The Insurance industry provides the security needed to support global innovation and development. But, ironically, innovations and developments – which are often scientific and technological – give rise to a whole new set of customer demands and challenges.
Because of this, STEM knowledge and skills are key to staying one step ahead. The industry needs graduates who can analyse risk, interpret data, navigate new technologies, and understand and predict developments that will create new demands within the market.
“STEM candidates are essential to our business. We need people with strong analytical skills; that are confident with data and able to interrogate numbers, and also proficient with technology.” – Zurich, one of the world’s largest insurance groups.
The retail industry consists of companies who sell goods and services to consumers in areas such as food, fashion, health and beauty, technology and home. You’ll probably recognise many of the biggest names in the industry from their online stories and shops on the high street.
Retail companies on Gradcracker advertise opportunities in buying, logistics, procurement and supply chain – all of which involve managing the flow and distribution of goods to the consumer. Mathematical, analytical and technical skills make STEM students prime candidates for these kinds of roles.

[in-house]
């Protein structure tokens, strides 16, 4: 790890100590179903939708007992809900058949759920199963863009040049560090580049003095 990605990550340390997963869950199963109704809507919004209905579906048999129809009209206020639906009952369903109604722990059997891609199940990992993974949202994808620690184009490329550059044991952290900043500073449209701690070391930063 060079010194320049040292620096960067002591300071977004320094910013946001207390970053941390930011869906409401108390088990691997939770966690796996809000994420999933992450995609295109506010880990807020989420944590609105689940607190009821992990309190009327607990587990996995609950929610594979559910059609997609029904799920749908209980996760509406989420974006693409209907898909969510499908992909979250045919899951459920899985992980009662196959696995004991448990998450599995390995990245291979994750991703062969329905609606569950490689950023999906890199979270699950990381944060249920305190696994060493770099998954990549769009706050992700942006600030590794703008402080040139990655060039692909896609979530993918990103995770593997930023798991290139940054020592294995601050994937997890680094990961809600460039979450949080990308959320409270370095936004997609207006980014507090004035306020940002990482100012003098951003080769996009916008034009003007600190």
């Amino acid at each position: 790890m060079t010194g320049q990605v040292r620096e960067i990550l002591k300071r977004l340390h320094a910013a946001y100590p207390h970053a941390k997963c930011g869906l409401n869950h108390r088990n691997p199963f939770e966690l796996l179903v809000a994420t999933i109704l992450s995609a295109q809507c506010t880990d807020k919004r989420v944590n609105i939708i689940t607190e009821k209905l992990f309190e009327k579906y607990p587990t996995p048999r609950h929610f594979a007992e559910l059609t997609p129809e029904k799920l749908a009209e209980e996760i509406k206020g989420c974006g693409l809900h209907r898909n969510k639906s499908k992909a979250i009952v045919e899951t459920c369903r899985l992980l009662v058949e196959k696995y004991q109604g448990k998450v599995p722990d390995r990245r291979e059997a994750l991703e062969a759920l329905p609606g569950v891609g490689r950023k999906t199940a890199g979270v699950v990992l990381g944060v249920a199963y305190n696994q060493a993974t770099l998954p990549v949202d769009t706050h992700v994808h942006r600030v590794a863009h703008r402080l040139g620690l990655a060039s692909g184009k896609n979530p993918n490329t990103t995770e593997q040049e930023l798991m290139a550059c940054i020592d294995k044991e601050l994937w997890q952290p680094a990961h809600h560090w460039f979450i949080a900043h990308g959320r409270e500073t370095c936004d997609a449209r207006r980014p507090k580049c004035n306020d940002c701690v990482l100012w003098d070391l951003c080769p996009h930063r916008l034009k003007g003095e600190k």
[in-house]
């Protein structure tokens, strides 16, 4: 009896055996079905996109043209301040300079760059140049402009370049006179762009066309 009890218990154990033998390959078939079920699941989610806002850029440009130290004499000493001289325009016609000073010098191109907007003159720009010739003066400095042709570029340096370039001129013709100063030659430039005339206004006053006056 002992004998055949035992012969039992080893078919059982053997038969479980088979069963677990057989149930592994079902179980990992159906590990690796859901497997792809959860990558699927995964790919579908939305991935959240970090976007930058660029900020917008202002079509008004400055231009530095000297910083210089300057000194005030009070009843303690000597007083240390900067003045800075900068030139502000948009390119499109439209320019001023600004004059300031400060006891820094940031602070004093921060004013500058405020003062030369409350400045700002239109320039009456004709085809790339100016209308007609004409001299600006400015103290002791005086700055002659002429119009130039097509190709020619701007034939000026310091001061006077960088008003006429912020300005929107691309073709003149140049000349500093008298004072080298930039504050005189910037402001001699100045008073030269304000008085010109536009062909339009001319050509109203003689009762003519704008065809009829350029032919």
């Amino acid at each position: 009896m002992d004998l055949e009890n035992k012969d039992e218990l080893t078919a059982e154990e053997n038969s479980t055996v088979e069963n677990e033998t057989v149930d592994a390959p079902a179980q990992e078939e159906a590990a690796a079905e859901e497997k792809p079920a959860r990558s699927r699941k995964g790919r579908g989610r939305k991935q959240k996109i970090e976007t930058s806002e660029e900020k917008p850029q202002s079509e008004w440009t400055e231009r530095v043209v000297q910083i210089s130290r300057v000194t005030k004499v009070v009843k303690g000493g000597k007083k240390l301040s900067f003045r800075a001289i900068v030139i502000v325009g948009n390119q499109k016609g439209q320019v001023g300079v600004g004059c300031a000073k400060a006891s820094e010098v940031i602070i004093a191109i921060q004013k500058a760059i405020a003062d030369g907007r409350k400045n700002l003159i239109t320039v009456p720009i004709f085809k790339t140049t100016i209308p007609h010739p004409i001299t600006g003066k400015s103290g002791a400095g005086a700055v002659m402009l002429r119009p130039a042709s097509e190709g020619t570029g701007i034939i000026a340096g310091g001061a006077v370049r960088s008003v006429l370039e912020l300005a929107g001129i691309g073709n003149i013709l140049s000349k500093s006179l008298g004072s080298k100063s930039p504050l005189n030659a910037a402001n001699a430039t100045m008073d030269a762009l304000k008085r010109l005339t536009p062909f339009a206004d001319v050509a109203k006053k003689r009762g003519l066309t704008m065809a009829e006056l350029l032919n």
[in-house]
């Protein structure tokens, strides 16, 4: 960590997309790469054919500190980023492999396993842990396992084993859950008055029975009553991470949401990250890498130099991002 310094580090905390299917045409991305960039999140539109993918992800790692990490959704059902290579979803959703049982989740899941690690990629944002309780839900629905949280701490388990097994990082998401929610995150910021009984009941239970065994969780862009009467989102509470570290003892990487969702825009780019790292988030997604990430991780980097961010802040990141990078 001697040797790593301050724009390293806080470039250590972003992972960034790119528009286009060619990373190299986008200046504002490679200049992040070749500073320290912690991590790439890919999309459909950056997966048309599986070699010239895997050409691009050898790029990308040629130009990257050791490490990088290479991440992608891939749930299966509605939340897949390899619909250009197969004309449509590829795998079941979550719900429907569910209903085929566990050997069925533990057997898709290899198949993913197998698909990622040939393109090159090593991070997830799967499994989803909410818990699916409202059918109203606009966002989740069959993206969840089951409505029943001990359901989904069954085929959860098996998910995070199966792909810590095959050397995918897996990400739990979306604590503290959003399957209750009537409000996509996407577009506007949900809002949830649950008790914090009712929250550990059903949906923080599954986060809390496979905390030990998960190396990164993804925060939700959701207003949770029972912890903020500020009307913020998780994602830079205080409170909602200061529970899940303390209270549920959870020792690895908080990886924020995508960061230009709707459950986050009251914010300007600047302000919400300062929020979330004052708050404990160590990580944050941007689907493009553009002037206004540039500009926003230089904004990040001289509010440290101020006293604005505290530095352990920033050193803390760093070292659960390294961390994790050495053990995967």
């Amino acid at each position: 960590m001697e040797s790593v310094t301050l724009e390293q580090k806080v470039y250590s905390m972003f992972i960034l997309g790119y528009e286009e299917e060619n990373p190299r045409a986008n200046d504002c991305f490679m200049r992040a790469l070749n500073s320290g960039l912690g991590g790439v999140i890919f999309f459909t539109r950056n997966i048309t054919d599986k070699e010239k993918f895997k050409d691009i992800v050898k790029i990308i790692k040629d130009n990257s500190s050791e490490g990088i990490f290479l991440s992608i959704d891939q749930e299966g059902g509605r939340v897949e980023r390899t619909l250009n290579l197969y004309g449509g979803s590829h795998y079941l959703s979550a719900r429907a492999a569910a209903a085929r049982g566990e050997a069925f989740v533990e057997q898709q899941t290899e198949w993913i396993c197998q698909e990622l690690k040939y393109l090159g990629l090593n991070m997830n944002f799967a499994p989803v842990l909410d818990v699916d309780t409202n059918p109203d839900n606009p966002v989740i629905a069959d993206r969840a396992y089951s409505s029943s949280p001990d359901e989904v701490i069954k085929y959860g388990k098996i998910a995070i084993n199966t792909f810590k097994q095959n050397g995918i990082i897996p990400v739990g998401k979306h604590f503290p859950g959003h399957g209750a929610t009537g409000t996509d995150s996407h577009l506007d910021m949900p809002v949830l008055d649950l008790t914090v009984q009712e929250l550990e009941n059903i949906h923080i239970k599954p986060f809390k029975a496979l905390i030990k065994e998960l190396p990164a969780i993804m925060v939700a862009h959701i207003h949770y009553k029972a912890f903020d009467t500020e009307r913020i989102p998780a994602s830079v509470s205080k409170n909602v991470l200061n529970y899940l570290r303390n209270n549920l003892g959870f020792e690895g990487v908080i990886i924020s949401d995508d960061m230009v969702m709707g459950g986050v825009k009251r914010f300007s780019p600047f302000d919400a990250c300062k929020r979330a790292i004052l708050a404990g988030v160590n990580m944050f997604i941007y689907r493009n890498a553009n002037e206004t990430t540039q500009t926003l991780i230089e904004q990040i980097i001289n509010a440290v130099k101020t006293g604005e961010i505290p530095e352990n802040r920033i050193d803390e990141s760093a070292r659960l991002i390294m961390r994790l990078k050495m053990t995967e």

With the rise of e-commerce and online shopping, and technologies such as contactless card payments and self-scanning checkouts, graduates proficient in computing and technology are also becoming increasingly sought-after in the retail sector.
“We’re looking for students and graduates with a real passion for technology which they can bring into the retail space. We like to see that candidates have thought about technology and its impact on retail.” – Tesco
And there are many more! Your ideal career could yet to be discovered…
Big thanks to Hannah Vernon, Media & Communications at Gradcracker, for writing this blog! We hope you find it useful and it inspires you to explore your options as a STEM student.